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Facebook will delete voter suppression content, limit Messenger forwards for Myanmar elections

In the run-up to and during Myanmar’s general election, Facebook will remove misinformation around elections. For instance, it said it will remove posts falsely claiming a candidate to be Bengali, not a Myanmar citizen, and hence ineligible. Facebook is also limiting forwards on Messenger to five at a time, starting with Myanmar.

Facebook said on Tuesday that its expanded misinformation policy in Myanmar includes content around voter suppression and which may damage integrity of the electoral process. Between now and November 22, it will remove “verifiable misinformation and unverifiable rumours” around the above.

This election will only be the second general election in Myanmar’s over 70-year history. Between the last general election in 2015 and now, the country’s militia led a crackdown in 2017 that forced over 700,000 Rohingya Muslims to flee the country. United Nations investigators said Facebook played a key role in spreading hate speech against the Rohingyas that fuelled the violence. In 2018, Facebook admitted that it was used to “foment division and incite offline violence” and that it could have done more.

An April 2018 Reuters investigation found at least a 1,000 examples of posts attacking the Rohingyas or other Myanmar Muslims. Most were in Burmese, and included material that had remained undetected for six years. In June 2018, Facebook only had 60 people reviewing reports of hate speech posted by Myanmar’s then 18 million active Facebook users.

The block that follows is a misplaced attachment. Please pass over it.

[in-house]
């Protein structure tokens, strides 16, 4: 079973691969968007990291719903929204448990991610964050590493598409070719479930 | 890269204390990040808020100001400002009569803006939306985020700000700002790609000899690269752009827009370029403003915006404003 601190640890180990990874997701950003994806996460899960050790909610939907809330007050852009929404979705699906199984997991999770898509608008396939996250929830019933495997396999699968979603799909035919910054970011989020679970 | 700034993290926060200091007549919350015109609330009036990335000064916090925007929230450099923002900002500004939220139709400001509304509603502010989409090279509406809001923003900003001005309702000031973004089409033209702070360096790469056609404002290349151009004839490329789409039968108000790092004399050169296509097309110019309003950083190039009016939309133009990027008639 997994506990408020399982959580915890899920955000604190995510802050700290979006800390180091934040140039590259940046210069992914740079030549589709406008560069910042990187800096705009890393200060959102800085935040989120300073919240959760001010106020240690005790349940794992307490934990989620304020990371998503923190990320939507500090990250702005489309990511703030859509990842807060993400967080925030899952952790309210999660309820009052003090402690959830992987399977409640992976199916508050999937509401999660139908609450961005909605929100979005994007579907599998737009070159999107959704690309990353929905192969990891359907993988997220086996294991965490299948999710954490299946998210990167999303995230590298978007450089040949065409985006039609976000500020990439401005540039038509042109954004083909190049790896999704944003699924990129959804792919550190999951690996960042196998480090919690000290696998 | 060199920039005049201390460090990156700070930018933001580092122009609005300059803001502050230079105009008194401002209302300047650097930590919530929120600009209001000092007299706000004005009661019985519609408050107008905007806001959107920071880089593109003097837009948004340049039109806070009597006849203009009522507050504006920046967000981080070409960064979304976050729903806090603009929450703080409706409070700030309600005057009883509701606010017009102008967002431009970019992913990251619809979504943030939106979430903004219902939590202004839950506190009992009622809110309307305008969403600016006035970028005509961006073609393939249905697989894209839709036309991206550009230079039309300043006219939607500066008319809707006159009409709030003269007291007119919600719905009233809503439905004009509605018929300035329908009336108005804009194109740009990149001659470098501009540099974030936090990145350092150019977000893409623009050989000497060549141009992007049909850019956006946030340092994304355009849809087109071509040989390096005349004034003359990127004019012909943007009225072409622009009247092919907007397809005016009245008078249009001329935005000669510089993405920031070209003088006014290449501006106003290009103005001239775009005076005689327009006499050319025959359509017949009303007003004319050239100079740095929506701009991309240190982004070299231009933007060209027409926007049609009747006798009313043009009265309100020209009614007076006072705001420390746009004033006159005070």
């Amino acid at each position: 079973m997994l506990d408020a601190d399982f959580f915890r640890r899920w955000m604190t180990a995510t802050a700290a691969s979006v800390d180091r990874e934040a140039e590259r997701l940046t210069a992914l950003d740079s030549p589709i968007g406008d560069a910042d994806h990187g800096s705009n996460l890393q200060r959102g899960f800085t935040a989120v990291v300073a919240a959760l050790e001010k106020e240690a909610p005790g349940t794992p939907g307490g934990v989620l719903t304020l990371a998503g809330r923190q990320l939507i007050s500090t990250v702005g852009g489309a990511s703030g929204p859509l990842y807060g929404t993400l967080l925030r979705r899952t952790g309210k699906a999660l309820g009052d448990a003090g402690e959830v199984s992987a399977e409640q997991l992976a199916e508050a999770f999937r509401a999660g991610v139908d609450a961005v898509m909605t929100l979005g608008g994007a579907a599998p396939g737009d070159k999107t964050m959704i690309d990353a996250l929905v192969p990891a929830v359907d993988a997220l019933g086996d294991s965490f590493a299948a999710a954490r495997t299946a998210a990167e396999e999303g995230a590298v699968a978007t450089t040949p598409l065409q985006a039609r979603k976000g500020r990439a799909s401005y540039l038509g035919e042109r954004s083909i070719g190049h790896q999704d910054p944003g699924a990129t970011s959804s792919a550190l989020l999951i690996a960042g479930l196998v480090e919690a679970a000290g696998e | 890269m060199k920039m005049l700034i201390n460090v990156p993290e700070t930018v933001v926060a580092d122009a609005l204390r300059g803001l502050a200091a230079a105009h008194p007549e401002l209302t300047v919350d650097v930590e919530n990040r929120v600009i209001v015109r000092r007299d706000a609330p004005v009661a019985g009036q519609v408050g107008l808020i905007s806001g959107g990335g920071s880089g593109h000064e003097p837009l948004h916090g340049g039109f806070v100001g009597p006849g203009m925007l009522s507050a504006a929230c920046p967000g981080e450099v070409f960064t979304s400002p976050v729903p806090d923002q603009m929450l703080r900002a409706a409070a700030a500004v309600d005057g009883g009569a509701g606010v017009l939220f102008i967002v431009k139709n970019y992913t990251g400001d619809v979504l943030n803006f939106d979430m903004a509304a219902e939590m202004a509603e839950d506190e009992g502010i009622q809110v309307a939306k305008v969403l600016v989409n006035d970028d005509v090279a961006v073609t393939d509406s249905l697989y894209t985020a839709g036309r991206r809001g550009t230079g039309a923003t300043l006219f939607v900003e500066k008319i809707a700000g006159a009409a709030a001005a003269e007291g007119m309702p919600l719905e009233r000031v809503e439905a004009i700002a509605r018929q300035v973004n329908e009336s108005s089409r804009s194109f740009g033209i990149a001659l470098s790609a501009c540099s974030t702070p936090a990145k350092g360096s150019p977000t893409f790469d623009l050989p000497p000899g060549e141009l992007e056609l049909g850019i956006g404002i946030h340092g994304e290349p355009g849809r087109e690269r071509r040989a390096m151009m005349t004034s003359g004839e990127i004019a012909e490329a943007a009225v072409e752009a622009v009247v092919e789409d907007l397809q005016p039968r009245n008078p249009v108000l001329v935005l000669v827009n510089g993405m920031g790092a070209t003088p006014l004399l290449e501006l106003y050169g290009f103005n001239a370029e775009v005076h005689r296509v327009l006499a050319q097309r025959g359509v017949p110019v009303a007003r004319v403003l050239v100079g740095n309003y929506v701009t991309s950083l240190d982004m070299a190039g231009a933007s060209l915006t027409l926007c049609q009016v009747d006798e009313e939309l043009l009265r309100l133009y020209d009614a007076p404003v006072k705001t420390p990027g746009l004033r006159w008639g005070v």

Between April to June 2020, Facebook said it acted against 280,000 pieces of content in Myanmar for being hateful. In the first quarter, it had removed 51,000 pieces of hate speech content.

Other steps Facebook will take for Myanmar elections

  1. “Paid for by” disclaimers for political and electoral ads, archiving ads about social issues, elections or politics to the Ad Library
  2. Limiting Messenger forwards: A message can only be forwarded five times on Messenger. This is a tried-and-tested way of adding friction to the platform. This has been rolled out in Myanmar, and will be rolled out worldwide and the coming weeks.
  3. Verifying the official pages of political parties, 40 parties given verified badge so far. This is being done with 2 partners in Myanmar.
  4. Adding context when images over a year old that are potentially harmful are shared. Users will be shown a message when they try to share specific types of image, including those more than a year old, or hose that are violent. These warnings are added using both automated tools and human review.

It’s worth noting that Facebook’s announcements are not always fully enforced. For instance, Facebook had reportedly declined to act after discovering that India’s ruling Bhartiya Janata Party was circumventing Facebook’s political ad transparency requirements during the 2019 general elections. The BJP had reportedly used newly-created organisations to buy ads worth hundreds of thousands of dollars that didn’t disclose party affiliation, in violation of Facebook’s rules. Instead of taking down the pages or flagging the ads, Facebook raised the matter privately with the BJP, the report noted. Besides, limiting forwards are intended to add friction to the platform, as has been implemented on WhatsApp globally. However, it is an imperfect system since text can be copy-pasted instead of being “forwarded”.

Facebook said that it recognises “Myanmar’s complex social and political context” and is “sensitive to the tumultuous changes and the serious violence that took place since the country’s last election in 2015”. The company said it has worked over the past few years “to better understand” how it is used in Myanmar.

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